French Supermarket Eat: Dark Chocolate-Topped Butter Biscuits by Casino Supermarché

Visiting a hypermarket is a treat for foodies, as there’s plenty to see and you never know what you’ll find aside from the staples that are seen in regular supermarkets. Hence, on a beautiful day in the Lion City’s downtown area, I made my way to the Giant hypermarket in Suntec City to seek potential new members for my snack stash.

Strolling along my favorite aisles (i.e. anything related to snacks, chocolates and baked goods), I realized that quite a number of these items are available in the regular supermarkets I tend to visit. The part that possessed some mystery to me was the international section, which is a row filled with eats from a handful of places around the world. I don’t recall spotting some of these exact items in my local shops, which made me all the more intrigued. And this is where my shopping expedition became a success!

While I am generally acquainted with many of the goodies in this aisle, I was drawn to a range of food items from a French supermarket that I had heard of, but had yet to discover any of their products here on the island. When it comes to French supermarkets, I am familiar with Carrefour (fun fact: there was a large Carrefour in Suntec City many years ago), but Casino Supermarché is quite new to me. From pesto to blocks of chocolate, a small range of Casino’s house-brand finds are available for a taste of France.

The beauty of the international section is that the world comes together… like the French biscuits and American potato chips that were sitting with the Australian goodies!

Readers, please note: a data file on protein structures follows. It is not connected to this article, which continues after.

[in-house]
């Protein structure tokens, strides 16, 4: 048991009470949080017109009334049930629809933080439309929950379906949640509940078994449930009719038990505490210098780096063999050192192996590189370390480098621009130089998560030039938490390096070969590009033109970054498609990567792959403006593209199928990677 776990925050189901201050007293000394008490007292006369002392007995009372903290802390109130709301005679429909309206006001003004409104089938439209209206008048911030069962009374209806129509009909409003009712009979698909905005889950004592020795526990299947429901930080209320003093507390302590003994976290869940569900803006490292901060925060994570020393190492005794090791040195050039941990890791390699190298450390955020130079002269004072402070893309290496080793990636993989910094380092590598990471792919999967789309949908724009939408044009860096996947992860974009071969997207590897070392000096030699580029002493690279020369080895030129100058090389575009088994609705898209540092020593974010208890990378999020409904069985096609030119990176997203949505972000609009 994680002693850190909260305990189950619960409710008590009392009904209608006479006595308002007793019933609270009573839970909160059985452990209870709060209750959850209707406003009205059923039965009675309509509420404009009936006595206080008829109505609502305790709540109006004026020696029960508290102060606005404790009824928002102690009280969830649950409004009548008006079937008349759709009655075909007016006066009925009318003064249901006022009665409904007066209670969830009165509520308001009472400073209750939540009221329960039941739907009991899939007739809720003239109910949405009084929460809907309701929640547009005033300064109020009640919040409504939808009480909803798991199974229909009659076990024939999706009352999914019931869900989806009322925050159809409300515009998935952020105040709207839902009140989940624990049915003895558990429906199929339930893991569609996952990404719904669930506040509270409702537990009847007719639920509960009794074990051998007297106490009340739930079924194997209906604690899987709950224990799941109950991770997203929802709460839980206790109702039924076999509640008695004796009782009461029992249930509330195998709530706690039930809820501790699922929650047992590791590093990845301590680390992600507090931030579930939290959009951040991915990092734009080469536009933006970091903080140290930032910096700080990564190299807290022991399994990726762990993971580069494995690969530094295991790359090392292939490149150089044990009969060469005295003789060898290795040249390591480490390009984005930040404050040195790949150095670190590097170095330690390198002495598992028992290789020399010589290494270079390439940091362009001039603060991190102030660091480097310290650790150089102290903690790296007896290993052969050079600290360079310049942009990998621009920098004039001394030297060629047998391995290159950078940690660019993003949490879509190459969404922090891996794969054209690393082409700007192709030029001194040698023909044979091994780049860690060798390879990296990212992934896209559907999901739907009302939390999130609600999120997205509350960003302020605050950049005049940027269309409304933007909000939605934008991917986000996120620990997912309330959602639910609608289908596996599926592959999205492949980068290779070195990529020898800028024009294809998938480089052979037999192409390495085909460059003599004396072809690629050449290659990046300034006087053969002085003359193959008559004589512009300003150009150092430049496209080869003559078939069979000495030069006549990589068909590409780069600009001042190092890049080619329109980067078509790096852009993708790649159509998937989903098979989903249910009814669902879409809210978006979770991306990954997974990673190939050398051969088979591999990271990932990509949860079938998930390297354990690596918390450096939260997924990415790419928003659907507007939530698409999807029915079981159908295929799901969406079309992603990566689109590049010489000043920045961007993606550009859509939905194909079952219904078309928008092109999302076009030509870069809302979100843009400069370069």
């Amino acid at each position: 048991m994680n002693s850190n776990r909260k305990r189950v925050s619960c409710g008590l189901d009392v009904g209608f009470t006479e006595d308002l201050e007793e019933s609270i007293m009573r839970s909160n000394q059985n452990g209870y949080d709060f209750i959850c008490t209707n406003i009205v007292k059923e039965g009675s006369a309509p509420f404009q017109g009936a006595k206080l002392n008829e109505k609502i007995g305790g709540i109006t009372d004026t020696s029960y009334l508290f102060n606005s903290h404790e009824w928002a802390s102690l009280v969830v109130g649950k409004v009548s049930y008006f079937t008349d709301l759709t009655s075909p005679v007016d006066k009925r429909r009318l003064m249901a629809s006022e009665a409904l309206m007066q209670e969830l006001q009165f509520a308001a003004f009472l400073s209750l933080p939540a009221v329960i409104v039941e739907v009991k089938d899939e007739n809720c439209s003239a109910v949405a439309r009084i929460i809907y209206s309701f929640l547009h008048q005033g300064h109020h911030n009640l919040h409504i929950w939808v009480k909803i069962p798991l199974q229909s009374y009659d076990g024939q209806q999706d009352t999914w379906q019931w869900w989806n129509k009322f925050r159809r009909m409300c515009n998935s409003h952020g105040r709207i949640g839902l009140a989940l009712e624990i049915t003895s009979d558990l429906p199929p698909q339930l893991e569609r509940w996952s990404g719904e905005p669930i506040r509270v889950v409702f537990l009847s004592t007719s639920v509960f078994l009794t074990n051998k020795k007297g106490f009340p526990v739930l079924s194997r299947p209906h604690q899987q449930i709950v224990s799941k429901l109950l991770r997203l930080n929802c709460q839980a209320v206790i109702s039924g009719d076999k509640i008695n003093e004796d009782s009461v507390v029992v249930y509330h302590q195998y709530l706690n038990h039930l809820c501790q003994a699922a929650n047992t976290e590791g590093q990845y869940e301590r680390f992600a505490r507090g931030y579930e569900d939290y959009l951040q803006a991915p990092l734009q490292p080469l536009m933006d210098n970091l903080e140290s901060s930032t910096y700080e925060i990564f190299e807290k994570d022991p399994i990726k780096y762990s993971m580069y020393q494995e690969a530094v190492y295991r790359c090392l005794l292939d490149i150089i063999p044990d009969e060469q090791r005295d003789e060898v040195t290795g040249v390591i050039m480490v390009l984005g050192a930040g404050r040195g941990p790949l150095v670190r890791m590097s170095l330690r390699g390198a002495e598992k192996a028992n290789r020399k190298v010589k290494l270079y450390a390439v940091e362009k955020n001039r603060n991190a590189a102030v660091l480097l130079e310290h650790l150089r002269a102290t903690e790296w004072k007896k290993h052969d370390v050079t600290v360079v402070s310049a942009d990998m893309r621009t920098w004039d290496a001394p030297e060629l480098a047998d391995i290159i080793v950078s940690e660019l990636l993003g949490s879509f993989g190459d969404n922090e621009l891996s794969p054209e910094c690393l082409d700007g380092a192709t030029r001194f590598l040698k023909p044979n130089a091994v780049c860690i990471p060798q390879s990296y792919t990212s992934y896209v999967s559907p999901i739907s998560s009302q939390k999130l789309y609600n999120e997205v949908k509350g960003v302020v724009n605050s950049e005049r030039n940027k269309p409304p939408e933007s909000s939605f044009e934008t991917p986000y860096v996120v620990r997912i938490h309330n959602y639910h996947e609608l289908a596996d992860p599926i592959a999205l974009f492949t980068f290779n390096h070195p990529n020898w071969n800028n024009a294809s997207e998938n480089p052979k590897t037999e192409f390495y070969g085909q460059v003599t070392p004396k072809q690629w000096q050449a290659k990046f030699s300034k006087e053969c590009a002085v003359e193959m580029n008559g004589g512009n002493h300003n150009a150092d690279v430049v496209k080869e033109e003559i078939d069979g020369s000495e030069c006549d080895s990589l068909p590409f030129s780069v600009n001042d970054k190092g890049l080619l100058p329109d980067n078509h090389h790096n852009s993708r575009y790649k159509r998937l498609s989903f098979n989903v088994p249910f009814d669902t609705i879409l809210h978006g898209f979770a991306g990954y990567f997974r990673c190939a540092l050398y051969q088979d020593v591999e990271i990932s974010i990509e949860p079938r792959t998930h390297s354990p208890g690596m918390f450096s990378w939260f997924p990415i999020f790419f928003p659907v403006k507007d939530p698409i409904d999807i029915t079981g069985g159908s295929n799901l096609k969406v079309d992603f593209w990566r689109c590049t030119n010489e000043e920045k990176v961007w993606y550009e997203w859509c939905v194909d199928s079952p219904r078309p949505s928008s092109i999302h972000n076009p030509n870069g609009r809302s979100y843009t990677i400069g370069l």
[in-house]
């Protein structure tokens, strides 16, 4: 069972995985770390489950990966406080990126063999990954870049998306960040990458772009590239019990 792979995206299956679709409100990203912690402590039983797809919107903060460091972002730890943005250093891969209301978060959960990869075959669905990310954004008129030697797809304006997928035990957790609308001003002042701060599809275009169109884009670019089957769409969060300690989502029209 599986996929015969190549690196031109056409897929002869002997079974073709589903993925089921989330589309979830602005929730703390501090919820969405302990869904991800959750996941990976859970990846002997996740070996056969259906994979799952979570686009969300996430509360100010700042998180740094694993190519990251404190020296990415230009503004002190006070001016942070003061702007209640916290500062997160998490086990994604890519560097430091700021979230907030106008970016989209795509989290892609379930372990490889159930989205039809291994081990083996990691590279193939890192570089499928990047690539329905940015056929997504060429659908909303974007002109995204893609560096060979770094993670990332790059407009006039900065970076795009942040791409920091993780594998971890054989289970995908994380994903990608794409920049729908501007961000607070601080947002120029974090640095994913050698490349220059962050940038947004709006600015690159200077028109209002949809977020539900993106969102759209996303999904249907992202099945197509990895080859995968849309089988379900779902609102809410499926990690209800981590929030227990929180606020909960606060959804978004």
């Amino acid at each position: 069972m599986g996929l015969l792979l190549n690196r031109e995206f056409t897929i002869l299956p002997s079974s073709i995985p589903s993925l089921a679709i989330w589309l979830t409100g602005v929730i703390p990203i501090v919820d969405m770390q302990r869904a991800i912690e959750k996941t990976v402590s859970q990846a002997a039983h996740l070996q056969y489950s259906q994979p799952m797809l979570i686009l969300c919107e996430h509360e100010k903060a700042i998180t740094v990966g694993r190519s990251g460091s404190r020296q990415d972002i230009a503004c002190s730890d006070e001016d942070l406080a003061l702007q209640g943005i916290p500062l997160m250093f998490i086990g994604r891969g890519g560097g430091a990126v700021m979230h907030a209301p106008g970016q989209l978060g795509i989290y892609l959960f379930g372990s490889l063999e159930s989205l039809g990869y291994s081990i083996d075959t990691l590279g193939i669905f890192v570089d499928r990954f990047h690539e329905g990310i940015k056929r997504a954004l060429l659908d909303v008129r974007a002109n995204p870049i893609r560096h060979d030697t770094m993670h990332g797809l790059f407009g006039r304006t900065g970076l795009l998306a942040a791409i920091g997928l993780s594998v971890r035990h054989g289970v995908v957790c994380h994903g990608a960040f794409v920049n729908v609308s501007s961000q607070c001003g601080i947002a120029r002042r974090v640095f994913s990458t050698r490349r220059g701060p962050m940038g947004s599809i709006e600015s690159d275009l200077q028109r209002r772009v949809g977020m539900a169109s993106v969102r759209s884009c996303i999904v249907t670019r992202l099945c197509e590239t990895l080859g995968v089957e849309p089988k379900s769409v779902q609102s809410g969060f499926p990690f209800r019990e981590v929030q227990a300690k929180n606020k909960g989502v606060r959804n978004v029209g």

Naturally, the boxes of Casino’s biscuits were calling my name. Between the two options of regular butter biscuits and dark chocolate-topped butter biscuits, the latter received an instant oui from me. I was especially enthusiastic about tasting chocolate biscuits from France for a little French flair at teatime! Plus, as someone who enjoys the experience of tasting supermarket-branded cookies, bakes and confections from various places purely out of curiosity, I wanted to add these biscuits to my collection of foodie adventures.

Looking at the box, I began wondering about the biscuits’ backstory. To learn a little more about my newest snack stash member, I slipped into my sleuthing boots and took a metaphoric step into the French biscuit realm.

The Biscuit Trail

The chocolate cookie’s existence goes all the way back to its butter biscuit roots. Before becoming the chocolatey delight that the world has embraced, the biscuit is originally the classic petit beurre – a shortbread-like butter biscuit. It is a biscuit that fits the quintessential concept of teatime to a ‘T’, no pun intended.

Petit beurre originates from Nantes in the Pays de la Loire region, which borders Brittany and is a roughly 2-hour train ride from Paris. While Nantes is known for a huge mechanical elephant, chateaus and museums, it is especially renowned by foodies for its contribution to the French biscuit realm through the petit beurre. The butter biscuit is most commonly known as a creation by a brand called LU. Today, other French brands and bakers have added the beloved petit beurre to their biscuit ranges too.